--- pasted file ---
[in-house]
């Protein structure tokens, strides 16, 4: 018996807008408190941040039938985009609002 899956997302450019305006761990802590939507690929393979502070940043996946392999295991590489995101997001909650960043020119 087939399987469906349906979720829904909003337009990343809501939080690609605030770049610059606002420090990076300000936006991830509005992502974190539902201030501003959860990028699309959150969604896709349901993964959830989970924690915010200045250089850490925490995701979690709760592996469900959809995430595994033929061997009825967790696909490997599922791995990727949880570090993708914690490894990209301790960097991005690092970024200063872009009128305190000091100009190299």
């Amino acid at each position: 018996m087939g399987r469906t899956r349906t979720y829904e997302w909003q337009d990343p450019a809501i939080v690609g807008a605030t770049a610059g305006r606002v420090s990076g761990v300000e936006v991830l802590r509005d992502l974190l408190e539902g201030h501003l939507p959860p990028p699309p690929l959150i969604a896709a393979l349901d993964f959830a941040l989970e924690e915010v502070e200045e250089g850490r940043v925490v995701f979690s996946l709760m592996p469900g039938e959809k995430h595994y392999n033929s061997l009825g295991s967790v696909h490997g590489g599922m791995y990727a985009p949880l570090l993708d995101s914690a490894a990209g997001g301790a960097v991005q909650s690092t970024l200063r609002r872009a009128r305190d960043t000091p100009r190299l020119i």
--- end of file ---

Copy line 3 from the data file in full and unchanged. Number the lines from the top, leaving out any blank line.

């Amino acid at each position: 018996m087939g399987r469906t899956r349906t979720y829904e997302w909003q337009d990343p450019a809501i939080v690609g807008a605030t770049a610059g305006r606002v420090s990076g761990v300000e936006v991830l802590r509005d992502l974190l408190e539902g201030h501003l939507p959860p990028p699309p690929l959150i969604a896709a393979l349901d993964f959830a941040l989970e924690e915010v502070e200045e250089g850490r940043v925490v995701f979690s996946l709760m592996p469900g039938e959809k995430h595994y392999n033929s061997l009825g295991s967790v696909h490997g590489g599922m791995y990727a985009p949880l570090l993708d995101s914690a490894a990209g997001g301790a960097v991005q909650s690092t970024l200063r609002r872009a009128r305190d960043t000091p100009r190299l020119i």